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FACT SHEET Little Penguins

(or “Fairy Penguins”) - Eudyptula minor

Little Penguins are small flightless birds which live along Tasmania’s coastline. They are the smallest of all the penguins and the meaning of their scientific name is ‘good little diver’. Little Penguins can dive to 70 metres and can dive to varying depths up to 700 times per day. An average adult Little Penguin weighs a kilogram, is 33 cm tall and lives for seven years. Around 110,000 to 190,000 breeding pairs live around Tasmania. Penguin populations have declined significantly on the mainland, making Tasmania important for their survival. Most Little Penguins are found on the 330 smaller Tasmanian islands, largely those without human populations. Life in the sea Little Penguins take to the sea to catch food. Their main diet includes small fish, squid or krill. They eat their food whole. During autumn-winter most of their time is spent at sea, while in the spring and summer months more regular trips to their burrows occur. Life on the land Little Penguins nest in colonies located along the coastline. They usually return to nest sites as the skies darken each evening. Penguin nests may be amongst rocks, a scrape under coastal vegetation, or even under buildings. Breeding Little Penguins breed annually with a clutch of two eggs the norm. June to October is the breeding season, with burrows prepared and courting underway. Penguins may chose a new partner each year. Eggs are laid from June to November and hatching takes around 33 days. Penguins share the time on the nest in 1-2 day shifts. The chicks are seen outside burrows from 5 weeks of age and at around 8 weeks are ready to head to sea.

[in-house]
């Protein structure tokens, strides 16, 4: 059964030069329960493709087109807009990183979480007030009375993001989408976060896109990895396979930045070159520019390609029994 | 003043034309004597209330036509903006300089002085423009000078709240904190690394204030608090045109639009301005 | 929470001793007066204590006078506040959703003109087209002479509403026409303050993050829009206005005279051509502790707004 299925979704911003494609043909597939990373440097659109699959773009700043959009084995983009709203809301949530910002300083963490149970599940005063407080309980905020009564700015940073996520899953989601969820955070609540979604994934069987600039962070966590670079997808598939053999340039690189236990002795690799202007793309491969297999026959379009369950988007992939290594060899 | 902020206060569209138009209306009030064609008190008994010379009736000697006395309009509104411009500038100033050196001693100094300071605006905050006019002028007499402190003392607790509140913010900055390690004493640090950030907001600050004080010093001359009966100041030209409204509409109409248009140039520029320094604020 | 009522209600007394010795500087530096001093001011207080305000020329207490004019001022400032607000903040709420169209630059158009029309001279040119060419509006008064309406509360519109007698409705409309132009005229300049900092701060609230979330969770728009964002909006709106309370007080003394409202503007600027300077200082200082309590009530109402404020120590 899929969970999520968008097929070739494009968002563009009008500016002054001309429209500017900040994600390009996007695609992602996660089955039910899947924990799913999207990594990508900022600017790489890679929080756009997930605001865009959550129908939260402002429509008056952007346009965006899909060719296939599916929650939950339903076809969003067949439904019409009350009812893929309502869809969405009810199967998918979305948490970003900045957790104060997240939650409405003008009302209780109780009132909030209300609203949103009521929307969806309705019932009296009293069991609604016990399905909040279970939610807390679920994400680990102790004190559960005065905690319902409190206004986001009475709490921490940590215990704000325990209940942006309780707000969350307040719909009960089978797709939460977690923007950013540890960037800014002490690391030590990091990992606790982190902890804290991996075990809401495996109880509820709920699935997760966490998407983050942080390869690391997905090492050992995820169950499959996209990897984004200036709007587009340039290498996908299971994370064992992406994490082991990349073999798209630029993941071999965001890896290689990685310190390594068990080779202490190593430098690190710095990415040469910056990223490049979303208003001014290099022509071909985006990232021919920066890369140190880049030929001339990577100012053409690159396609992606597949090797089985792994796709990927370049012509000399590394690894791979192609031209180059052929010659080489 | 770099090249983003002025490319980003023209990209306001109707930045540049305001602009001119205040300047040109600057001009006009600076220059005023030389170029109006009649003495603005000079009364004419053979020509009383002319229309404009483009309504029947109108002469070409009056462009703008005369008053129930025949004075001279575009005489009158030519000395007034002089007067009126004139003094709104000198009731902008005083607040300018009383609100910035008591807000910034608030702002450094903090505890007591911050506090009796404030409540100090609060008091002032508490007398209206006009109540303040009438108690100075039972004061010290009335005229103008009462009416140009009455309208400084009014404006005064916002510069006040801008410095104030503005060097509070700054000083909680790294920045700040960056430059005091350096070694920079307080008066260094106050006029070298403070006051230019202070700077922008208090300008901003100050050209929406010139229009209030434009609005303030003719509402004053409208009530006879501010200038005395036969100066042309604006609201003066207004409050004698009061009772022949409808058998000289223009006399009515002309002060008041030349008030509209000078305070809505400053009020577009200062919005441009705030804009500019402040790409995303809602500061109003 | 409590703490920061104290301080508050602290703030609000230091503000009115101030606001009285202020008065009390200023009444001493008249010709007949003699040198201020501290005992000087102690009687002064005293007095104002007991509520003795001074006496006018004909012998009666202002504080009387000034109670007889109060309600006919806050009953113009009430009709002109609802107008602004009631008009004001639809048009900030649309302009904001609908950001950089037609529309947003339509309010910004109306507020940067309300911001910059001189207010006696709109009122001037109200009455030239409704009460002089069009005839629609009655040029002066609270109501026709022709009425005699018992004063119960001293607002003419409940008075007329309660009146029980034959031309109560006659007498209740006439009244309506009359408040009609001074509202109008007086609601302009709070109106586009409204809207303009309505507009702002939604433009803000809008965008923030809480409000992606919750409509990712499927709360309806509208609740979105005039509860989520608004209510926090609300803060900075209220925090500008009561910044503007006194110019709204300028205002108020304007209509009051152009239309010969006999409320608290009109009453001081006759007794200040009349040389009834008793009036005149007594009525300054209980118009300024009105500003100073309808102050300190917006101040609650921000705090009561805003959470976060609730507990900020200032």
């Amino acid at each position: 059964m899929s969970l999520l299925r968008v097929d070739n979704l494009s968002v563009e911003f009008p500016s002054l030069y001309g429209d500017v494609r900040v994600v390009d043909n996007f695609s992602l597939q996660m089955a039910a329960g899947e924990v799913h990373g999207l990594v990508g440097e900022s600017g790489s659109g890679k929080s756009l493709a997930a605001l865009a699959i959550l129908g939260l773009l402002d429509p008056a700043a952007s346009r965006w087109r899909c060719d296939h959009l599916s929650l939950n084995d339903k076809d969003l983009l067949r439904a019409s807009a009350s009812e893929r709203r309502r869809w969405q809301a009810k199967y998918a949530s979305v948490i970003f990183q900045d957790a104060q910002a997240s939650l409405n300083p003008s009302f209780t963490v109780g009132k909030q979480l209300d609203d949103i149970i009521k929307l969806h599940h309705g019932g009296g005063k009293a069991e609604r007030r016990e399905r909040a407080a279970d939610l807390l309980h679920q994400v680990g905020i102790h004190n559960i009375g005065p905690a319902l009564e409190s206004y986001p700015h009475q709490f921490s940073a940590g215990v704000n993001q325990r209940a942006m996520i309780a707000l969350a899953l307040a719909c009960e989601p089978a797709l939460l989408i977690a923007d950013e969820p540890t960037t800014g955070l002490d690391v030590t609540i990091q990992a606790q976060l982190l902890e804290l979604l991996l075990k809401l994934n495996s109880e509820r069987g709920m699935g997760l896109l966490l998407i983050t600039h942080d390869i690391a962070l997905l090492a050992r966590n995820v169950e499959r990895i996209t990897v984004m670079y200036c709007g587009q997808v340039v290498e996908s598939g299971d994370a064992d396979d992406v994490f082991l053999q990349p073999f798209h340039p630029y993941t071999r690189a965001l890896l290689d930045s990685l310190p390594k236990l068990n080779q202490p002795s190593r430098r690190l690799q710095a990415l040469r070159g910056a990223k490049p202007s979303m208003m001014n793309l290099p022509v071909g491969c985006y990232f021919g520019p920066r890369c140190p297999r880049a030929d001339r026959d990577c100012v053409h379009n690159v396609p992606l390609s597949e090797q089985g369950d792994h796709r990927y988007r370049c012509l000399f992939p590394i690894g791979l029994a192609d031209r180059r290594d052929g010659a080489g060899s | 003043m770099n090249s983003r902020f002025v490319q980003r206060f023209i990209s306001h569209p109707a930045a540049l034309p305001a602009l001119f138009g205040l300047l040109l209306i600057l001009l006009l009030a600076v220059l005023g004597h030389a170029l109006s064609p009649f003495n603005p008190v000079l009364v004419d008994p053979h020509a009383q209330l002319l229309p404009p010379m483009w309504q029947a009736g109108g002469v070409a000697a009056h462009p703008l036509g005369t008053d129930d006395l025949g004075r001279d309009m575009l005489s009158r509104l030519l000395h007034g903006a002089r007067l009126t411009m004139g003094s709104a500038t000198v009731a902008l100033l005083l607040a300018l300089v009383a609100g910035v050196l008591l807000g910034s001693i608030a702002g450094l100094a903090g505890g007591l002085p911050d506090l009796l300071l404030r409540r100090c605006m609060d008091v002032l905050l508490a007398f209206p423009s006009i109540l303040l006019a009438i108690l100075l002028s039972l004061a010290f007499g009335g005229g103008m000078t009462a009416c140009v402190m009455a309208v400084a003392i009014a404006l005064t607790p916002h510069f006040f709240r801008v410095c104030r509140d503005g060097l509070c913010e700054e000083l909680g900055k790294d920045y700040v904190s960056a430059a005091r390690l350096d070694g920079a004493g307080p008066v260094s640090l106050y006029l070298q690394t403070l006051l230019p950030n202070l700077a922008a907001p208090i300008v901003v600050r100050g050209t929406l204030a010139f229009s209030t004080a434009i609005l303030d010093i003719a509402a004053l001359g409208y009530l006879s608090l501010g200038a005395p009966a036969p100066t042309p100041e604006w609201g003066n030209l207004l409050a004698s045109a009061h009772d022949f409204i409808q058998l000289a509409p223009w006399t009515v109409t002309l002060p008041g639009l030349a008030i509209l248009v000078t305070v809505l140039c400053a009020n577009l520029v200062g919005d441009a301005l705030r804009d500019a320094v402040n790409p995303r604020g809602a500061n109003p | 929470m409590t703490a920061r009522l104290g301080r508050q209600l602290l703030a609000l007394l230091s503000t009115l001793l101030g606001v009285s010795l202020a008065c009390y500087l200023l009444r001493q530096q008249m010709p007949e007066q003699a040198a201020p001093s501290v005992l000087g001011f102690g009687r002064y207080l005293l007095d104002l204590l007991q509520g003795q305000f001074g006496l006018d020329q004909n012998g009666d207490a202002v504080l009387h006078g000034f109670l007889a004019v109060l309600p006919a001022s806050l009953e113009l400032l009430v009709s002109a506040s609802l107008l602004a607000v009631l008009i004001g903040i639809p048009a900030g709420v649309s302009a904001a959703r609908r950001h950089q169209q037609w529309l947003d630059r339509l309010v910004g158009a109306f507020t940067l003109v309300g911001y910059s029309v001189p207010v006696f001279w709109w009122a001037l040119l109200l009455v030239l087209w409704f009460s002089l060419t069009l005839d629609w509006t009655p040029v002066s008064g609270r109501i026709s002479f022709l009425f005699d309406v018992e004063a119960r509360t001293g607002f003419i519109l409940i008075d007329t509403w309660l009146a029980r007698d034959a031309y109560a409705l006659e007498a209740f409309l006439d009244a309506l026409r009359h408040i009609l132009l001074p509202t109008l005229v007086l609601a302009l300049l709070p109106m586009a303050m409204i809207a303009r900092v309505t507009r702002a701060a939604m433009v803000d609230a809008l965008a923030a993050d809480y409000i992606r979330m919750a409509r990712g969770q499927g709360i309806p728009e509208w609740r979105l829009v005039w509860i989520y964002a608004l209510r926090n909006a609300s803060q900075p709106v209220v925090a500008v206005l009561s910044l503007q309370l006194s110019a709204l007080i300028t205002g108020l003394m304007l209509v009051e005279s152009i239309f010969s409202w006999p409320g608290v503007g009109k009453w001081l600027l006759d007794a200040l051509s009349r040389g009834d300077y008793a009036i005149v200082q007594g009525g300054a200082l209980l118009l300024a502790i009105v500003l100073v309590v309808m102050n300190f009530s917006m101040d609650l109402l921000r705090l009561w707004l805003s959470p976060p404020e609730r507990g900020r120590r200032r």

Penguins in rehabilitation centre. Photo source: Anna Wina

Penguin song Little Penguins make distinctive songs to attract mates, ward off intruders and communicate in their colonies. Threats The number of Little Penguins living on Tasmania’s main island is greatly affected by human impacts. Humans are by far the greatest threat to the penguin population. A wider list of threats includes: • Food availability (which can be affected seasonally or annually) • Gill nets • Oil spills • Plastics • Uncontrolled dogs or cats • Foxes • Humans – direct (harassment) or indirect (road kills, vegetation burn-offs, housing development or coastal development)

Penguin footprints in the sand Photo source: Perviz Marker

Penguins live in burrows. Photo source: Raelee Turner


FACT SHEET Little Penguins

(or “Fairy Penguins”) - Eudyptula minor

What can I do to help Little Penguins? • Join a Friends of Penguins group in Burnie or Lillico to protect their habitat, and become a volunteer guide • Keep your dog on a leash. • Desex cats and keep them indoors at night. • View penguins at a designated viewing centre at Burnie or Lillico with the volunteer guides. • Don’t trample penguin homes - stick to the walking tracks. • Don’t remove coastal vegetation - penguins may be nesting there.

Further information Use a search engine to look up “Little Penguins” within each website: Department of Primary Industries, Parks, Water and Environment www.dpipwe.tas.gov.au Penguin watching guidelines Parks & Wildlife Service Tasmania www.parks.tas.gov.au Penguin Island www.abc.net.au/tv/penguinisland/about/ Wikipedia www.en.wikipedia.org

Coastcare members constructing an artificial penguin burrow. Photo source: Anna Wind

Planting native vegetation to increase penguin habitat. Photo source: Anna Wind

Profile for Cradle Coast Authority

Little Penguins Fact Sheet  

Fact sheet for Little Penguins (Eudyptula minor)

Little Penguins Fact Sheet  

Fact sheet for Little Penguins (Eudyptula minor)